Lebenthal Global Advisors President Dominick Tavella argues a number of factors contribute to slowing U.S. economic growth.
Nearly one in three small businesses are using technology to compensate for a shortage of workers during the COVID-19 pandemic, according to a new survey.
The Verizon-MorningConsult survey of 600 U.S. small businesses published Wednesday found that 30% of business owners have adopted digital tools to help maintain operations amid a labor shortage.
Additionally, nearly 40% of business owners are using technology to help onboard and train new workers, and nearly 40% of businesses experienced declining employee productivity.
A restaurant outside 888 Seventh Avenue, the building that housed the Archegos offices, in the Midtown neighborhood of New York, U.S., on Sunday, Aug. 8, 2021. Photographer: Jeenah Moon/Bloomberg via Getty Images
“There is still a long road ahead for recovery but there is an overwhelming sense of optimism; that technology will enable the competitive edge our customers need to scale their business for the future,” Sampath Sowmyanarayan, chief revenue officer for Verizon Business, said in a Wednesday statement.
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He added that as Verizon “customers enter their next phase of growth, technology that addresses security, reliable connectivity and enables mobility will be integral to their success.”
More than 60% of business decision-makers are using “digital tools and technologies to enhance customer experiences and create new business opportunities,” according to the survey.
By comparison, more than 50% of decision-makers were using similar tools at the same time last year.
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In August of 2020, 61% of small businesses reduced employee hours compared to 48% in 2021. In 2020, 43% of decision-makers laid off employees compared to 35% in 2021.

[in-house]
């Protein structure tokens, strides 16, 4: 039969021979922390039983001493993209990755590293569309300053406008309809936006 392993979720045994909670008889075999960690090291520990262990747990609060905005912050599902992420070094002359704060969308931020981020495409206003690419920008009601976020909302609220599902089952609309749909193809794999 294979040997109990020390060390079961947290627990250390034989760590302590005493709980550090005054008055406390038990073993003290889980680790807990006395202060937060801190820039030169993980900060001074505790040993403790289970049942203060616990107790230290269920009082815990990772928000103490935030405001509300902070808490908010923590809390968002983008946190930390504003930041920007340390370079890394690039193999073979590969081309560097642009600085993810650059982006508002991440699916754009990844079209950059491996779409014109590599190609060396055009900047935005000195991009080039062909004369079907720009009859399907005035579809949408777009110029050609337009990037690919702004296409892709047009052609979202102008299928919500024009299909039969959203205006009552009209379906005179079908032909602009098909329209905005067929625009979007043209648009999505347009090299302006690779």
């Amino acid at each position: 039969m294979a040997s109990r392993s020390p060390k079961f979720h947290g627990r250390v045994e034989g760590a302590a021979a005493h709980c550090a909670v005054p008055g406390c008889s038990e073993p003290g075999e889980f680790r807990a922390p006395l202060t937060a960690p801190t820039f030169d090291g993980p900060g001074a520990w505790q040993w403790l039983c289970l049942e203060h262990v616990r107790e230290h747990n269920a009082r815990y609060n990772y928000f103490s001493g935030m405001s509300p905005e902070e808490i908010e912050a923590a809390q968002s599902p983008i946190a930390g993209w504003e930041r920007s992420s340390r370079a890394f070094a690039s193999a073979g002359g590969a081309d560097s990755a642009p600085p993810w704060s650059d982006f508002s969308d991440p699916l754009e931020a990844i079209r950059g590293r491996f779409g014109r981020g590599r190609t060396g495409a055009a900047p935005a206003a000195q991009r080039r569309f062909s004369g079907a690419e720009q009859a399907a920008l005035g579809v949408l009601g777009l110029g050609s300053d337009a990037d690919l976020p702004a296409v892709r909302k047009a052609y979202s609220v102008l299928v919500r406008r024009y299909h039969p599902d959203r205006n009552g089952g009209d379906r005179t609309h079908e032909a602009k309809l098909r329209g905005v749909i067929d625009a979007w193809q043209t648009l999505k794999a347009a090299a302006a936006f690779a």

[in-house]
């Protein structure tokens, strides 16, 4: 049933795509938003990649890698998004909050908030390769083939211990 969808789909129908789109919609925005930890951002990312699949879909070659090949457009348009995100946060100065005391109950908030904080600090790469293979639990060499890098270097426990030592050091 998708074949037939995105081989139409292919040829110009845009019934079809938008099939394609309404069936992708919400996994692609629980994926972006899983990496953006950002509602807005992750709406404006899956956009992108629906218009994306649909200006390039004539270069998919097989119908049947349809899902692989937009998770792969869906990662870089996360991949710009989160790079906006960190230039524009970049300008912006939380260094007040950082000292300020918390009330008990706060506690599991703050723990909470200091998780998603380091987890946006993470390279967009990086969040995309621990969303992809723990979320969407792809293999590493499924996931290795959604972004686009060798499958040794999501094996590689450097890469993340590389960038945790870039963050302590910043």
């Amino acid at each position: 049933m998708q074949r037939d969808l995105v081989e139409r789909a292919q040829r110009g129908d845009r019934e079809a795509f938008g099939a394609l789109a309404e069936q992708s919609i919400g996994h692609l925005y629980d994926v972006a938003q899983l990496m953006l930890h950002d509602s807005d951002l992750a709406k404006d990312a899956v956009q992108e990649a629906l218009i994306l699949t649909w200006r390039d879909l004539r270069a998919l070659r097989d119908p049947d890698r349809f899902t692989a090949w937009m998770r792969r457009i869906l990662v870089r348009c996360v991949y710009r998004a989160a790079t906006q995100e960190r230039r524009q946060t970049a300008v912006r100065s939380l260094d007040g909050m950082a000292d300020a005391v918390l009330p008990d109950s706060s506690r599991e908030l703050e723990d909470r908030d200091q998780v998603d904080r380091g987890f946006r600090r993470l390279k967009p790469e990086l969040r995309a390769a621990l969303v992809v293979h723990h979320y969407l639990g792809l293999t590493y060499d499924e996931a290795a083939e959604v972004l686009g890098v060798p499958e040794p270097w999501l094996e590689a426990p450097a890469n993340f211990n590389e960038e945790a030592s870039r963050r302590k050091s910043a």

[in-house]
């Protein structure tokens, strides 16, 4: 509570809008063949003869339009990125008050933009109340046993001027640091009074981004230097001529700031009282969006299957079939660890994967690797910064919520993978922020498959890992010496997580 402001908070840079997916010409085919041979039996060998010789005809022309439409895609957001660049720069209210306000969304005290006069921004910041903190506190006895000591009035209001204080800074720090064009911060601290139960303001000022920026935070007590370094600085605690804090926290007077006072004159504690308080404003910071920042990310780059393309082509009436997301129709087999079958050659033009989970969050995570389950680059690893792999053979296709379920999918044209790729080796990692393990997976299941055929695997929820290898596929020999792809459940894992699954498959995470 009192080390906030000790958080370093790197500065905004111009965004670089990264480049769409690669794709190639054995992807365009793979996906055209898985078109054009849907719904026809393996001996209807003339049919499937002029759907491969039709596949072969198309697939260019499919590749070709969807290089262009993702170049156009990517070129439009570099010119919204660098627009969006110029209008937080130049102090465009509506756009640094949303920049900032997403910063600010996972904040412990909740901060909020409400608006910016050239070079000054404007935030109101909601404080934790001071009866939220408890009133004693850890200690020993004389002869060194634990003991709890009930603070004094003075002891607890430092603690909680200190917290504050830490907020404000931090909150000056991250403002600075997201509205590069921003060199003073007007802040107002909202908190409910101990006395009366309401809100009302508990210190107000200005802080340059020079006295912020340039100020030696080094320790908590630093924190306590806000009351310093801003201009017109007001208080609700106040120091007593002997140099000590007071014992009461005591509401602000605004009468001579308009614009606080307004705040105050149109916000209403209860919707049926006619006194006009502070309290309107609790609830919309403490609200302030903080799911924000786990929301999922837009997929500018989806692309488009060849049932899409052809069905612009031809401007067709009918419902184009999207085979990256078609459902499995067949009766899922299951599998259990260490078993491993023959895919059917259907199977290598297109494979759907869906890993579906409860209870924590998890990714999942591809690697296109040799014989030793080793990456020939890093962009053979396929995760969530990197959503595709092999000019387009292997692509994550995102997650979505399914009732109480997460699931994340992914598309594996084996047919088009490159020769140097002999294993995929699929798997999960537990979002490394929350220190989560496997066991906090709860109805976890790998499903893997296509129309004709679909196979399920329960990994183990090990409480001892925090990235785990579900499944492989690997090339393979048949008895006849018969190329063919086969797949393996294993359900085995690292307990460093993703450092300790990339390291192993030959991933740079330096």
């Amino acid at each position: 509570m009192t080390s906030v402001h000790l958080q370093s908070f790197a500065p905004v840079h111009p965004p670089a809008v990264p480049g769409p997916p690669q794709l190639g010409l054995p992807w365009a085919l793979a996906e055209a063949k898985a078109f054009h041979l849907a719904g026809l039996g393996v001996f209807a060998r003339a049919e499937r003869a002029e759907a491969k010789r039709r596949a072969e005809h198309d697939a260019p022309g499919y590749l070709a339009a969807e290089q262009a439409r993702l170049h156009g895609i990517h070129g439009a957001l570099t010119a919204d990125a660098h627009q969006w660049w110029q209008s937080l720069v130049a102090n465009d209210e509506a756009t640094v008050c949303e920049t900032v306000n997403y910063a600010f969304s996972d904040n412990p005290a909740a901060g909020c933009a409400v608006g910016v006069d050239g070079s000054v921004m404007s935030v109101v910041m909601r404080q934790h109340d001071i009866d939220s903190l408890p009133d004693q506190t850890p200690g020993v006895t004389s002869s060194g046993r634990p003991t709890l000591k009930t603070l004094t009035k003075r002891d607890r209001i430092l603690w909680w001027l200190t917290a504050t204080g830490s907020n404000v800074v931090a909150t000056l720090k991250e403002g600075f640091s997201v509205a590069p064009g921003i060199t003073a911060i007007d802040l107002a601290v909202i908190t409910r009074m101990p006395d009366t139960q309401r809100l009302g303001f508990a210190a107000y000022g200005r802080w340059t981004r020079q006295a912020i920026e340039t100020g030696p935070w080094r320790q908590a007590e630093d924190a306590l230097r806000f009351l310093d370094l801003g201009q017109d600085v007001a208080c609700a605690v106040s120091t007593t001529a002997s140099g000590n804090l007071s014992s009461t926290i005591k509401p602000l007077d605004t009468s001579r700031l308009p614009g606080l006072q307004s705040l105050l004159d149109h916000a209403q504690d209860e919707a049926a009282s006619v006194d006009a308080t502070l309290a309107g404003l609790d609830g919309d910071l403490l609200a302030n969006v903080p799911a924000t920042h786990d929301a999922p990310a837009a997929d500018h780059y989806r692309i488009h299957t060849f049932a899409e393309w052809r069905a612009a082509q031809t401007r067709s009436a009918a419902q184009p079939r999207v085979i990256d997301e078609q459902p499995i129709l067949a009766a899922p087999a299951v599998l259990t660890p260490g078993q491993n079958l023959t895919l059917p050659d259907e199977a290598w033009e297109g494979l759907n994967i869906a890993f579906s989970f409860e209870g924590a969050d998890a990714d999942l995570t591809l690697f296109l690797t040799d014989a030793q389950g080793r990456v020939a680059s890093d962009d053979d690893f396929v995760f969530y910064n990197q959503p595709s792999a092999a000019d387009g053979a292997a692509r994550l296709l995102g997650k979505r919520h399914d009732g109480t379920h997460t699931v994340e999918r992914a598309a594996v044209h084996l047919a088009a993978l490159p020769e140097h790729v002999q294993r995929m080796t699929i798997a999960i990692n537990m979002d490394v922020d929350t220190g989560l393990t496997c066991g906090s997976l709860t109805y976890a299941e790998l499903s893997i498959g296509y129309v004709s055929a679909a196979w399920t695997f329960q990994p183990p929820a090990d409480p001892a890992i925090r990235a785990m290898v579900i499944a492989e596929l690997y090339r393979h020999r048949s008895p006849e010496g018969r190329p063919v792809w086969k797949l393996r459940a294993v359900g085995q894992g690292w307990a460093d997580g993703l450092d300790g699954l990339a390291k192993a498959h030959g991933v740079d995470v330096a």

Cashless payment as a socially distanced business. (iStock)
The survey found that technology adaption has increased significantly for small businesses overall since August 2020.
The total number of job openings rose by 749,000 to a seasonally adjusted 10.934 million at the end of July, according to data from the Labor Department’s Job Opening and Labor Turnover Survey, or JOLTS, released Wednesday.
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The number of job openings in June was revised higher by 112,000 to 10.185 million. Economists surveyed by Refinitiv were expecting 10 million available jobs.
U.S. hiring slowed sharply last month as a resurgence in COVID-19 infections stunted job gains. Nonfarm payrolls added 235,000 workers in August, widely missing the 728,000 jobs that were expected. More than 1.05 million jobs were added in July.
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September is shaping up to be a critical month for the fate of the U.S. economy as the labor market’s recovery and the Federal Reserve’s tapering and rate-hike plans remain in limbo.
Many small businesses, particularly in the service and hospitality industries, expressed concerns about worker shortages throughout the summer. Some business owners have offered incentives and higher minimum wages in an effort to bring in more workers and, as a result, more business.
Fox Business’ Jonathan Garber contributed to this report.